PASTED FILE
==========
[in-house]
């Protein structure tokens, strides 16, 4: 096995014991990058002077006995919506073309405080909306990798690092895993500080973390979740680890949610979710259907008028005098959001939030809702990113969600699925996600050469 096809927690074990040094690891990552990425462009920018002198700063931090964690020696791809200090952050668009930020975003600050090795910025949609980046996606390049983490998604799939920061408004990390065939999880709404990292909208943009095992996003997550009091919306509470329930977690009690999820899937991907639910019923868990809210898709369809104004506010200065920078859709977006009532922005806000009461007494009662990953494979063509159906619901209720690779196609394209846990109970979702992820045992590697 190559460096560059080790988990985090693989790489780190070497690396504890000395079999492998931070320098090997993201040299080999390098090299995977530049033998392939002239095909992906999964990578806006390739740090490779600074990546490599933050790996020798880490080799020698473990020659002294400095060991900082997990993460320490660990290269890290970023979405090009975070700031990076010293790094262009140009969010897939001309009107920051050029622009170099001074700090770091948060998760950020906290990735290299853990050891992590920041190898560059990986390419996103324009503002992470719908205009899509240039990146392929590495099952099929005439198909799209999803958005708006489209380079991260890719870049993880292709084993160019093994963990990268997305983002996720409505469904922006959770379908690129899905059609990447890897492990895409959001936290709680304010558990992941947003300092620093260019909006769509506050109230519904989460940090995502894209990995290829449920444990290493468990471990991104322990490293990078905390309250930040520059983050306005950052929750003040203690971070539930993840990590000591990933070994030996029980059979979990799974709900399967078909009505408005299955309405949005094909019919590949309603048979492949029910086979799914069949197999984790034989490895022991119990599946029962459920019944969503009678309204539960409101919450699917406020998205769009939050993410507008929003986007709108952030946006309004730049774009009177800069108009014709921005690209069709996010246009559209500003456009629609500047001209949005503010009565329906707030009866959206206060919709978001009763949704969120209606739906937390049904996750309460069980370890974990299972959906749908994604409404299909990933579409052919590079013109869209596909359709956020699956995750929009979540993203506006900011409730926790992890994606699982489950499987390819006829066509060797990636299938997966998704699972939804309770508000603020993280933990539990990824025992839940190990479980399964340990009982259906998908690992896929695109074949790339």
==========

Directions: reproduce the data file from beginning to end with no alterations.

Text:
[in-house]
């Protein structure tokens, strides 16, 4: 096995014991990058002077006995919506073309405080909306990798690092895993500080973390979740680890949610979710259907008028005098959001939030809702990113969600699925996600050469 096809927690074990040094690891990552990425462009920018002198700063931090964690020696791809200090952050668009930020975003600050090795910025949609980046996606390049983490998604799939920061408004990390065939999880709404990292909208943009095992996003997550009091919306509470329930977690009690999820899937991907639910019923868990809210898709369809104004506010200065920078859709977006009532922005806000009461007494009662990953494979063509159906619901209720690779196609394209846990109970979702992820045992590697 190559460096560059080790988990985090693989790489780190070497690396504890000395079999492998931070320098090997993201040299080999390098090299995977530049033998392939002239095909992906999964990578806006390739740090490779600074990546490599933050790996020798880490080799020698473990020659002294400095060991900082997990993460320490660990290269890290970023979405090009975070700031990076010293790094262009140009969010897939001309009107920051050029622009170099001074700090770091948060998760950020906290990735290299853990050891992590920041190898560059990986390419996103324009503002992470719908205009899509240039990146392929590495099952099929005439198909799209999803958005708006489209380079991260890719870049993880292709084993160019093994963990990268997305983002996720409505469904922006959770379908690129899905059609990447890897492990895409959001936290709680304010558990992941947003300092620093260019909006769509506050109230519904989460940090995502894209990995290829449920444990290493468990471990991104322990490293990078905390309250930040520059983050306005950052929750003040203690971070539930993840990590000591990933070994030996029980059979979990799974709900399967078909009505408005299955309405949005094909019919590949309603048979492949029910086979799914069949197999984790034989490895022991119990599946029962459920019944969503009678309204539960409101919450699917406020998205769009939050993410507008929003986007709108952030946006309004730049774009009177800069108009014709921005690209069709996010246009559209500003456009629609500047001209949005503010009565329906707030009866959206206060919709978001009763949704969120209606739906937390049904996750309460069980370890974990299972959906749908994604409404299909990933579409052919590079013109869209596909359709956020699956995750929009979540993203506006900011409730926790992890994606699982489950499987390819006829066509060797990636299938997966998704699972939804309770508000603020993280933990539990990824025992839940190990479980399964340990009982259906998908690992896929695109074949790339």